Christian worship in recent centuries seems to have responded to that by shifting back toward immanence. Worship reflects a theology centering around having a personal relationship with Christ. You can observe this even within liturgical denominations.

So what does this mean for us as a community of faith today? 

More thoughts to come...

Thursday, September 20, 2012

Only When the Innermost Heart of Man is Opened...

Hans Urs von Balthasar on chastity, from the book Elucidations:

Christian sexual ethics is best advised to keep to the quite simple outline of the New Testament. For this is as unchangeable as the nature of divine love which is become flesh in Christ. This is unalterable because a “greater love” than the one shown to men in Christ is not conceivable, not in any phase of our evolving world. So long as the Christian’s heart and mind are spellbound by this humble and totally selfless love, he has in his possession the best possible compass for finding his way in the fog of sexual matters. With the image of this love before him he will not be able to maintain that the ideal of self-giving—of true self-giving, not of throwing oneself in front of people—is unrealistic in our world and impracticable. It demands a very great deal: namely, to subordinate everything to the love which does not seek its own; but it gives a great deal more: namely, the only true happiness. One can use sex, like drugs and alcohol, to maneuver oneself into a state of excited, illusory happiness, but one is merely transporting oneself into momentary states which do not alter one’s nature or one’s heart. The states fade and disappear, and the heart finds itself emptier and more loveless than before. It is only when the innermost heart of man is opened that the sun of love can penetrate into it. “Fili, praebe mihi cor tuum, Son, give me your heart” (Prov 23:26).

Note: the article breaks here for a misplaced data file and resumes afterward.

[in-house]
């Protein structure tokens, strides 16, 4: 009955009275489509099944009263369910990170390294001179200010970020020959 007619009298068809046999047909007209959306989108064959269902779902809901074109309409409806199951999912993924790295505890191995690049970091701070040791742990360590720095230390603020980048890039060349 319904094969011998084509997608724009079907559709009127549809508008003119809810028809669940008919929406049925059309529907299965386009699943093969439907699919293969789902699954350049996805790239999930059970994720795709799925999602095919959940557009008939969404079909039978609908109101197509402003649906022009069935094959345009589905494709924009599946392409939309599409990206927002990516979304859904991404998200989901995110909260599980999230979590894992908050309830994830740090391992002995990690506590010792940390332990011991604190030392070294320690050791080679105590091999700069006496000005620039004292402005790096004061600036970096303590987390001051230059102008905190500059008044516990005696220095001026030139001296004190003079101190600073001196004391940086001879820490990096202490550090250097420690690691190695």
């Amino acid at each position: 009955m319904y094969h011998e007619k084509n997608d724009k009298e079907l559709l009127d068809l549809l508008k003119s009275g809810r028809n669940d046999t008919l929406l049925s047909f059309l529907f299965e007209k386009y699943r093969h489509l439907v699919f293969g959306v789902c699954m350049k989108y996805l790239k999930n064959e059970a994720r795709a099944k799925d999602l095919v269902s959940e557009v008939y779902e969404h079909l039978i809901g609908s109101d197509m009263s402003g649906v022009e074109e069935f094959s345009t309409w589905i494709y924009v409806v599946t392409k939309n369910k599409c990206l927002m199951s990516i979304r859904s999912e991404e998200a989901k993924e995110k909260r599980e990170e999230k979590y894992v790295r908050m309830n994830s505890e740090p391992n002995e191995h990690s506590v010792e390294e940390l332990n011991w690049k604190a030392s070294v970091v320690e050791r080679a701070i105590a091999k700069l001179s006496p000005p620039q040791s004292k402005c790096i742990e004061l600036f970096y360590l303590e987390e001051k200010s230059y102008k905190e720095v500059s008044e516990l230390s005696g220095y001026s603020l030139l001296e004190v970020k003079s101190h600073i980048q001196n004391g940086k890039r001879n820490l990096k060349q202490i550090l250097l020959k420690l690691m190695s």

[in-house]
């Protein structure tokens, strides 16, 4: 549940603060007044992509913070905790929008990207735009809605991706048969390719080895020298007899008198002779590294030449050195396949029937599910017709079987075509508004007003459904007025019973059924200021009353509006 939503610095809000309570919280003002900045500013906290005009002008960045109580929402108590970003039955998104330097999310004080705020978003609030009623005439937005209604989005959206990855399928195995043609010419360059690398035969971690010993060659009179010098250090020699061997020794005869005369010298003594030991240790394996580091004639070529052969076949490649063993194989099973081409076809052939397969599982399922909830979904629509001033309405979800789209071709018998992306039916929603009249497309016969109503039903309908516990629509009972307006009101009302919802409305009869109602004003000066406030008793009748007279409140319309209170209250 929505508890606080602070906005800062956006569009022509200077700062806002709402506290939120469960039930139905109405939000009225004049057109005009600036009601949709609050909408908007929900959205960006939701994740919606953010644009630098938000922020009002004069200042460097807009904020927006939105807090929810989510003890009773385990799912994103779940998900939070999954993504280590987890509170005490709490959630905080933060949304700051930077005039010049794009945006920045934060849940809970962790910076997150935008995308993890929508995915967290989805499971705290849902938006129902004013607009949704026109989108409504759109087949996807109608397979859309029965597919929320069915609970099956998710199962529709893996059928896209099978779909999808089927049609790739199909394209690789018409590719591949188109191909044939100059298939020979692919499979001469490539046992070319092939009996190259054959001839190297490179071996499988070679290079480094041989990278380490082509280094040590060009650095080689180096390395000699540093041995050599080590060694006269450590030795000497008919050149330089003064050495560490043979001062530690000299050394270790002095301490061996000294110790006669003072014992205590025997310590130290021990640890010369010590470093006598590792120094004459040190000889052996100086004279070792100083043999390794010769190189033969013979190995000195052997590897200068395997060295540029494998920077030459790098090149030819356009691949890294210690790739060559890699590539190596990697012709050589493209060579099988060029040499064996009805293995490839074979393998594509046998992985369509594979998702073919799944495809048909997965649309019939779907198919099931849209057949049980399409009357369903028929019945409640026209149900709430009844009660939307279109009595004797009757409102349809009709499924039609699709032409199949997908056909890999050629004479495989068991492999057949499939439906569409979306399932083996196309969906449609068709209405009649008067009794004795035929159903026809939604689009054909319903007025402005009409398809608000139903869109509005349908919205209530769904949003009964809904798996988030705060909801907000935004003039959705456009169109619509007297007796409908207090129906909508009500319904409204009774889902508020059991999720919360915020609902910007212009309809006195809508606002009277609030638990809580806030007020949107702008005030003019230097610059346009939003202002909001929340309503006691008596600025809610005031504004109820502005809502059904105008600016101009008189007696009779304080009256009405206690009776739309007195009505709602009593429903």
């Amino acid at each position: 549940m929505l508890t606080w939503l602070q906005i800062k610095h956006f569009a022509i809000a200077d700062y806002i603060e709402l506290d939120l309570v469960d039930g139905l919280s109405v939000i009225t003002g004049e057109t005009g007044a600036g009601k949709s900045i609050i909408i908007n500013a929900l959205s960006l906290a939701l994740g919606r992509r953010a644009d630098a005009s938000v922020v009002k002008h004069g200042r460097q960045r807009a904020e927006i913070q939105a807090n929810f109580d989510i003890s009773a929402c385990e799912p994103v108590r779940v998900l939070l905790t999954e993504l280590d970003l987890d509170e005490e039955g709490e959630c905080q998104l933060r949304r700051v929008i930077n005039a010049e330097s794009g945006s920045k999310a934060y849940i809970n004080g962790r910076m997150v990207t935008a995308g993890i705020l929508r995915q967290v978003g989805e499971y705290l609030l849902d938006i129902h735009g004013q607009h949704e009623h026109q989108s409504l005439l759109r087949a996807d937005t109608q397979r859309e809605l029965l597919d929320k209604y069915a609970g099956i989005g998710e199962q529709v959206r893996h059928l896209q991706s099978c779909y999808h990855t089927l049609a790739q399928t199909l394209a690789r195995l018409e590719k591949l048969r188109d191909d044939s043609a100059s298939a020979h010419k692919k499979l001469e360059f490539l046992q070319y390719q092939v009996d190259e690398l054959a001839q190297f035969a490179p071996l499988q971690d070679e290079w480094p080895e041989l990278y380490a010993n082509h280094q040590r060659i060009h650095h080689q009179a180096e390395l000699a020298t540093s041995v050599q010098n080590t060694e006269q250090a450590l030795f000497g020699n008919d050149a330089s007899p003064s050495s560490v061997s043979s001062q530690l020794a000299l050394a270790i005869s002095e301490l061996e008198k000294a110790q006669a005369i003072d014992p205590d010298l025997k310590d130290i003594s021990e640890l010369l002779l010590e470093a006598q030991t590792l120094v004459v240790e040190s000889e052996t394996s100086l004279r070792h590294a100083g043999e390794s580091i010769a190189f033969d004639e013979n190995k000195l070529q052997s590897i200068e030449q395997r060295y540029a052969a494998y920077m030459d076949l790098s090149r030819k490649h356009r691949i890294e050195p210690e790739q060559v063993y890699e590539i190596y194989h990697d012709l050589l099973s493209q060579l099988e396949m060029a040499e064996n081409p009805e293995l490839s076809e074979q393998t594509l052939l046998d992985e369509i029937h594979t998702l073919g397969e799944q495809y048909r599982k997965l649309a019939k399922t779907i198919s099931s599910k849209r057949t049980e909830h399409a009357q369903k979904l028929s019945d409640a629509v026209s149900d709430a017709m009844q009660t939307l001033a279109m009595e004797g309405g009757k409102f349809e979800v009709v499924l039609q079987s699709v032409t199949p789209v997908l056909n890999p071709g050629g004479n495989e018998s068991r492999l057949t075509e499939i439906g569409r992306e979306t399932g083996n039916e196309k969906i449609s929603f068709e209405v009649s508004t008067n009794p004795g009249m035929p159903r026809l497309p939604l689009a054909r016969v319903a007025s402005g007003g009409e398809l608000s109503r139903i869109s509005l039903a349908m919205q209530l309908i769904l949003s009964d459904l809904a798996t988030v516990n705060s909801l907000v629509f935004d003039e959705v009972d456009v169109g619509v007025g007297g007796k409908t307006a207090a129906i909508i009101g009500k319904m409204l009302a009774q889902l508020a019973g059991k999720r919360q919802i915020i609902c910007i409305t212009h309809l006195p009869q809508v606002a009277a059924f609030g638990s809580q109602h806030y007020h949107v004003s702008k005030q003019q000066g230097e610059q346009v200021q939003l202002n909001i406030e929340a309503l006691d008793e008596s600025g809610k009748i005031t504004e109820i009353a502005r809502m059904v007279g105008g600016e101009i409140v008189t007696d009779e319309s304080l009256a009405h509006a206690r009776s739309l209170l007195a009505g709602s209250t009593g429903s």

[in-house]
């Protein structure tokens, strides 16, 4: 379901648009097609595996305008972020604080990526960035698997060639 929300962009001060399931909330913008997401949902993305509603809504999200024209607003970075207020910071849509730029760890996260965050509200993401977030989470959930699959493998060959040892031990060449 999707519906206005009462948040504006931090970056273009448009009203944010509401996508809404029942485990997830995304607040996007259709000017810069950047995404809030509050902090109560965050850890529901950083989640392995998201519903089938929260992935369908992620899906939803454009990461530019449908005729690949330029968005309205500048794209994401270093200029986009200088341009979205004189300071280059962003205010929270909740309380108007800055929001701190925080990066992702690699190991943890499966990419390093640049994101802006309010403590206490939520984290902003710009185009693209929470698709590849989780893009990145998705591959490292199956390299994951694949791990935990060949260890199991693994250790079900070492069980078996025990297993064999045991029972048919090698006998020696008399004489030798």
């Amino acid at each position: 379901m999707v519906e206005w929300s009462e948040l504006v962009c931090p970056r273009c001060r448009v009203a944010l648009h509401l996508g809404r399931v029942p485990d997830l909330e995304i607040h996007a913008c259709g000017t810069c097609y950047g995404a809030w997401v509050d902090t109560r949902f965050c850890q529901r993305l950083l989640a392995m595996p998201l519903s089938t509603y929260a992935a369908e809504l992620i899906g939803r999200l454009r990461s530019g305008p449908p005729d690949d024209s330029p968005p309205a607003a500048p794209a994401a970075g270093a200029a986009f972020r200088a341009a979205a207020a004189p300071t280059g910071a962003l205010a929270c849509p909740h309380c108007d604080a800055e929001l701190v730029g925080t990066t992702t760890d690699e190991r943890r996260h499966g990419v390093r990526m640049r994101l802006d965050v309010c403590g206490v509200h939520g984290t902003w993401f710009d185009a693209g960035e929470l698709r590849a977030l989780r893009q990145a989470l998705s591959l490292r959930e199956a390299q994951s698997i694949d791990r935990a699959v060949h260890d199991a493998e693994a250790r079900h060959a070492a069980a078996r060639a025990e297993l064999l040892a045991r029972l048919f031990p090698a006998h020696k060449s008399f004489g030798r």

Sunday, July 29, 2012

Hallelujah... How have I missed it?

I've heard this song a hundred times but never actually listened to the lyrics.

Turns out they are right up my alley.


I've heard there was a secret chord
That David played, and it pleased the Lord
But you don't really care for music, do you?